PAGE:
B.C. Conservative goes for the troglodyte vote in bid to resurrect moribund party

Blogger.com was down from Thursday noon until today, so please forgive me for not blogging about this sooner. Simon has beaten me to it already.

The B.C. Conservative Party hasn’t elected anyone since the 1970s. Now their great white hope is John Cummins, who served 18 years in Ottawa as a Reform Party turned Canadian Alliance turned Stephen Harper Conservative backbencher.

His strategy for putting his moribund party back on the map? It would seem to appeal to those on the far right who cling to their hatred of LGBT people. Cummins recently suggested that sexual orientation is a choice that does not require specific protection under the Canadian Human Rights Act.

“I’m not a scientist [but] some of the research tells me that there’s more of an indication that that’s a choice issue,” Cummins told a Victoria radio audience.

What research exactly? Did he ask John Baird? Probably not, as I’m sure he would’ve told him being gay is NOT a choice. I didn’t choose to be gay, it chose me. Every gay man I’ve ever met has told me their sexuality was not something they chose. In fact, the only choice is whether or not to live your life as an openly gay person. For those who are bisexual, I can see how one might gravitate from one gender to another over time.

But Cummins’ argument that something being a choice means it doesn’t deserve human rights protection is disturbing for other reasons. Of course, religion is also a choice, but Cummins mentioned nothing about removing religious freedom protections from human rights acts. Even if sexual orientation were a choice, does this mean firing someone for being gay or refusing to do business with someone because they are gay is therefore okay?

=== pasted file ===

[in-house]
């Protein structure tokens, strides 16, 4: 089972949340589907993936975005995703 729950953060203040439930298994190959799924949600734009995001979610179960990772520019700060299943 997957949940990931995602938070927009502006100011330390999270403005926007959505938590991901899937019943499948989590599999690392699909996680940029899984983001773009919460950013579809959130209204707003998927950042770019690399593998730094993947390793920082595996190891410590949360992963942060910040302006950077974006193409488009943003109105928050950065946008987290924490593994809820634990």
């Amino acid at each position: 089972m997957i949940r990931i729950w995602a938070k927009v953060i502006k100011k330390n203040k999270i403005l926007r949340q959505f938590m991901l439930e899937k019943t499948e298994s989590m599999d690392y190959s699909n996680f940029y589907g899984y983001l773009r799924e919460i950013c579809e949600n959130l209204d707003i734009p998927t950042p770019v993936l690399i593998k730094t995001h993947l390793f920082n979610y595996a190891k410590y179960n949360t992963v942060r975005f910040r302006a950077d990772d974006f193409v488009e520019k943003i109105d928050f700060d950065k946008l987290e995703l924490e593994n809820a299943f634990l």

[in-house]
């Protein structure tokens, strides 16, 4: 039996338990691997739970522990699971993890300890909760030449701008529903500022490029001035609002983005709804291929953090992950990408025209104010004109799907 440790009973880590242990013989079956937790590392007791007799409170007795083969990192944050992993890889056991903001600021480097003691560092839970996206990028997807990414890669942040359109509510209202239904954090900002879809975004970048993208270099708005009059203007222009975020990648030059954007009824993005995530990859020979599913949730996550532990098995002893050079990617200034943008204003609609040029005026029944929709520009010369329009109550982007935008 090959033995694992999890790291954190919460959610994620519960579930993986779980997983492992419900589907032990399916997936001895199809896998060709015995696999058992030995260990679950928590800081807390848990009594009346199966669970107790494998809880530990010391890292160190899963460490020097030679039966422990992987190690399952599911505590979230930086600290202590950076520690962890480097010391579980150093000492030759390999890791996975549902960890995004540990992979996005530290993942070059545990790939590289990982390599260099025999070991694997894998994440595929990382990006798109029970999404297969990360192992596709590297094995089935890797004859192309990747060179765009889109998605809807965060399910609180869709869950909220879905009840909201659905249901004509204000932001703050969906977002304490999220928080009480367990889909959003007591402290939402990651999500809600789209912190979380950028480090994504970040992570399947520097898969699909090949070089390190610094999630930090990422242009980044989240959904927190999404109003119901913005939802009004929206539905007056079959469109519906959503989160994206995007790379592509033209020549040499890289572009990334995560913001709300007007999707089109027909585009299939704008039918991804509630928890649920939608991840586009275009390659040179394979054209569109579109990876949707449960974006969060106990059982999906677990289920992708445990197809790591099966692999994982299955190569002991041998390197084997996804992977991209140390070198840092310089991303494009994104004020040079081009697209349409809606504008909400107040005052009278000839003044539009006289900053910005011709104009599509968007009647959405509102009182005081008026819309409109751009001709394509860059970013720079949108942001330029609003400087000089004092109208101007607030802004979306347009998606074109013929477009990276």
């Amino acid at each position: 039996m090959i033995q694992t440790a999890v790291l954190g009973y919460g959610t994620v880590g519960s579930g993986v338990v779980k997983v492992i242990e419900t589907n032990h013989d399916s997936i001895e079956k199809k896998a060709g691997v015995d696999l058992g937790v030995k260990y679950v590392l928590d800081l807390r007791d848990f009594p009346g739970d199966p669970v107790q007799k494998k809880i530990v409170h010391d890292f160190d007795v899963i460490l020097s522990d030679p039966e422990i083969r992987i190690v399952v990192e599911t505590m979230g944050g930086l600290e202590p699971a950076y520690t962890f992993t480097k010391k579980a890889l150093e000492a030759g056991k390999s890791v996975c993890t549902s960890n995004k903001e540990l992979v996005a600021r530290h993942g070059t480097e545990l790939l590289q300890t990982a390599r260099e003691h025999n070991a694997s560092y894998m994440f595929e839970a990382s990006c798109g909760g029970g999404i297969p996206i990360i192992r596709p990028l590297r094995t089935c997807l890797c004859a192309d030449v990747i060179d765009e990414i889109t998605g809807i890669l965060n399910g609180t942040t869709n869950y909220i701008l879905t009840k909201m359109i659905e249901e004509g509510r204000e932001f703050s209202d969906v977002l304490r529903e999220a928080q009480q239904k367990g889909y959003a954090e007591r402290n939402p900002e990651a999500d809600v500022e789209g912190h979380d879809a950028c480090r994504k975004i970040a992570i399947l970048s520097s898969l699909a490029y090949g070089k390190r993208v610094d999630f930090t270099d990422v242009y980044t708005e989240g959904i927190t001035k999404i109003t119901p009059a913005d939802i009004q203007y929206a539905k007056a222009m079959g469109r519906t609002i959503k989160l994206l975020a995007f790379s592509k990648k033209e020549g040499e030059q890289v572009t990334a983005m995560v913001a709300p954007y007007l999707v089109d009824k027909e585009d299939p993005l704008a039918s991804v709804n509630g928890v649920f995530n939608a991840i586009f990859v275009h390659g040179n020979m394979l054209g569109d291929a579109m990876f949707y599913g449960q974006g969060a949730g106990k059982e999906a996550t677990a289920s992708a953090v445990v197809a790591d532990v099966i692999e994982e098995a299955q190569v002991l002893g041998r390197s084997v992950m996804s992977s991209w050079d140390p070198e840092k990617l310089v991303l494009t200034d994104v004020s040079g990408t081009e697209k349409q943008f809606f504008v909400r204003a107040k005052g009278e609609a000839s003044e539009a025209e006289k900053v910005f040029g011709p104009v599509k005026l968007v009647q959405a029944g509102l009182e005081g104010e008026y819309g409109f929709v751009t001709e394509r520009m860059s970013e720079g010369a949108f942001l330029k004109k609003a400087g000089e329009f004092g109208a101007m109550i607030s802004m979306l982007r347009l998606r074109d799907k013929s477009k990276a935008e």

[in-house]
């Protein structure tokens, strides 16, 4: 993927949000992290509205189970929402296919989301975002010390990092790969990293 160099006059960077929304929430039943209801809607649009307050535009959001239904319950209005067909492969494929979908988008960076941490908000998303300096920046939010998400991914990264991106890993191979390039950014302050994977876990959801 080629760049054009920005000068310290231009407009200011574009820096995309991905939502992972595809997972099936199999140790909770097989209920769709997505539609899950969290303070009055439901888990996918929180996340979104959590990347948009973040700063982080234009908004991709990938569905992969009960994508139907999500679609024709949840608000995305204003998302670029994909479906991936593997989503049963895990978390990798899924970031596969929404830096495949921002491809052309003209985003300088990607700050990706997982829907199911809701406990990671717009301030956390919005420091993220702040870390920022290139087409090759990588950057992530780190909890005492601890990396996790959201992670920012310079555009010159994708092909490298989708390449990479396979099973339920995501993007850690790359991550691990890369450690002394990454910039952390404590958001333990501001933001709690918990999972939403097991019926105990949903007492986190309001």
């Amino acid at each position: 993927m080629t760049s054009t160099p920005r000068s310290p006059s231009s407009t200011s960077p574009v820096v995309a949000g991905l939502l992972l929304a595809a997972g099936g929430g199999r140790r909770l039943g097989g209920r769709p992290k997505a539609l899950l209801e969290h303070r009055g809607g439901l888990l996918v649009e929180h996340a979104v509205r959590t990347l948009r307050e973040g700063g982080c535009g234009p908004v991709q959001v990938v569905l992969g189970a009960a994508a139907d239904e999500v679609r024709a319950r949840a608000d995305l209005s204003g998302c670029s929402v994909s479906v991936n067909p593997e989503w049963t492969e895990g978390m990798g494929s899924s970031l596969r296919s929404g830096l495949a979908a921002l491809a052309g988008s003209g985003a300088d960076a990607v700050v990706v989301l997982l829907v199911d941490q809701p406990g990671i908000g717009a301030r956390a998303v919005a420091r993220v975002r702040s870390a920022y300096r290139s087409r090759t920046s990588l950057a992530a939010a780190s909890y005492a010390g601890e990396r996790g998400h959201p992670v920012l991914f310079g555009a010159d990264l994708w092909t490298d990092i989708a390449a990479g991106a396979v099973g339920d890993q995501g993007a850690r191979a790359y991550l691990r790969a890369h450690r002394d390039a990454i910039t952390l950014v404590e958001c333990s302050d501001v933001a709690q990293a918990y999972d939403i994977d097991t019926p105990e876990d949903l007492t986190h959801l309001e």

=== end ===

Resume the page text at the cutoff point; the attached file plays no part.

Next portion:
Cummins’ misguided position boggles the mind. This is the most press his leadership candidacy has garnered. Cummins is a shoe-in for the leadership as the deadline for others to declare has past. When he was later queried by more media about his anti-gay comments, Mr. Cummins said his opinions were personal.

“I’m pro-life, I’m pro-traditional marriage, that’s my view, I’m not a scientist,” he told the Times Colonist. “I’m not going to discuss that, they’re personal issues, private issues.”

Why must too many conservatives continue to rely on their knee-jerk ignorance when determining public policy? If I were an elected official and were asked to vote on an issue I knew little to nothing about, I’d want to do my research and make an educated, intelligent decision. But such fair thinking is foreign to conservatives like Cummins. In fact, truth and research just get in the way of their ideology and prejudices. Just ask Rob Ford.

This makes me wonder how many other Tory backbenchers in the newly-invigorated Tory majority caucus feel the same way about LGBT people and our rights. All LGBT people in Canada and those who support equality should be very wary about the next four years.


Since opening this can of worms, Cummins has backtracked on the issue a bit. So it was sloppy rhetoric that got him into trouble, not some devious scheme to represent the far-right in B.C. Good to know.

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